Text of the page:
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Gender-Based Violence Is Increasing In Wake Of COVID-19

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Across Latin America, women are being killed by the very people they are being forced to quarantine with.

As many are aware, COVID-19 has spotlighted a number of problems that existed before the pandemic was a concern. Now, as we try to stop the spread of the virus, other epidemics are both worsening and being ignored.

Worldwide, rates of gender-based violence and domestic abuse have risen tremendously since mandatory quarantine began. China, Spain, France, the United States and Latin America are all notable examples.

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Latin America is especially significant given that 14 of its countries are of the 25 around the world with the highest rates of femicide. In Latin America, though high rates of domestic abuse and femicides preceded the virus, the rise in abuse after the commencement of quarantine and the government’s treatment of this rise, speaks to the disregard for women’s lives that plagues Latin America much like the rest of the world.

The increase in abuse stems from the societal effects of COVID-19. The mandatory quarantine means women who live with their abusers are forced to be with them around the clock, where opportunities for either one to leave are limited. This compounds with the fact that many are out of work or are in financially unstable situations which thereby leads to abusers being especially angry and on edge. Abusers then have more wrath to project on their families and wives.

This scenario is the case for many women. In fact, many Latin American countries have seen surges in the amount of calls made to gendered abuse hotlines or local authorities.

Reports Of Gendered Violence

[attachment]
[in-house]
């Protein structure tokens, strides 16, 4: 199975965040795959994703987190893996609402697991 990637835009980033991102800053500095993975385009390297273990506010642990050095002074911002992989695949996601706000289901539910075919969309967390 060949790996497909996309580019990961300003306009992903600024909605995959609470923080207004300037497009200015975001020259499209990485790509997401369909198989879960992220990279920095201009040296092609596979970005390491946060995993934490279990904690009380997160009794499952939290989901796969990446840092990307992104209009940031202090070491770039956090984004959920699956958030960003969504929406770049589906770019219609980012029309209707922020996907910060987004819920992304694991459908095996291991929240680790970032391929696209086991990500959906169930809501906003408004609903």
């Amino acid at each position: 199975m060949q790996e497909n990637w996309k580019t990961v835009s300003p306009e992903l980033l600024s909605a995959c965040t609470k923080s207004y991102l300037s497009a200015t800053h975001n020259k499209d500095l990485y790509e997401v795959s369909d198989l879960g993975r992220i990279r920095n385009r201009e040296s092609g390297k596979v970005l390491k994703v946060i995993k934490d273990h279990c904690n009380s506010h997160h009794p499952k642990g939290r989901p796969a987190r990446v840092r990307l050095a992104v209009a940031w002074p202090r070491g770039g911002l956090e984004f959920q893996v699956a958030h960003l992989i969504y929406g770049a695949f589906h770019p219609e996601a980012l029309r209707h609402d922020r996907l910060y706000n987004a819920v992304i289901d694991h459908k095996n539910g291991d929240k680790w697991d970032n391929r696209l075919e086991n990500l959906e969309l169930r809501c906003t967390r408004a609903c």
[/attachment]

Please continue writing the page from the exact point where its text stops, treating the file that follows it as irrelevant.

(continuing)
In Argentina, the Observatory of Femicides reported that from March 20 to April 16, a woman died every 32 hours. The women, ranging from 2 months to 53 years, were killed by partners or ex-partners around 50% of the time.

In Colombia, on the first day of quarantine, a man shot his wife, sister-in-law, and mother inside their home in Cartagena, which set the tone for the new reality that quarantine produced. In fact, according to the Colombian Observatory of Women, calls to a domestic abuse hotline rose 91% during the stay-at-home measures. In the Colombian capital, Bogota, the police’s 24/7 hotline saw an 225% increase in calls that reported gendered violence.

In Mexico, the National Network of Refuges reported that in the first month of quarantine, calls and texts seeking help against domestic abuse rose to 80%. Furthermore, a women’s rights organization called Marea Verde stated that between March 16 and April 14, 163 femicides were reported.

Making matters worse, on May 6 Mexico’s President Andrés Manuel Lopéz Obrador claimed that gendered violence had not increased after the lockdown despite statements from women’s advocacy groups and police reports that indicated the opposite. Even before the outbreak, the President’s administration had a tendency to downplay and, in some ways, normalize gendered violence. His administration would often claim that this type of violence was not gendered and could in fact, be combatted by a “strengthening of values.”

This blasé attitude translates into underfunded women’s resources and a slow governmental response to the spike in gendered violence. In general, Latin American countries are playing catch up not only in terms of dealing with the virus but also in terms of aiding women in crisis.

Funding Shelters

Many regions in Latin America already lack sufficient funds to provide women in crisis with resources and shelters. Given the pandemic, not only must shelters either close entirely or because of social distancing, severely limit the number of people allowed to stay, but also, because governments are obviously combatting the pandemic, there are less available governmental resources which are needed to fight against the rise in gendered violence.

Even so, the help that these governments provide has a tendency to not only be inadequate but often more traumatizing. For example, in Mexico the rate of impunity for reported incidences of femicide is at 98% (keeping in mind that around 90% of crimes against women are not reported).

Those who do report still must face other challenges. Amy Lira, director of Accompaniment at Casa Mandarina, an organization in Mexico that offers legal and psychological support to victims of sexual violence, explains that the process for reporting sexual violence takes several hours. Often times victims are made to retell their stories multiple times, reliving the trauma with each repetition.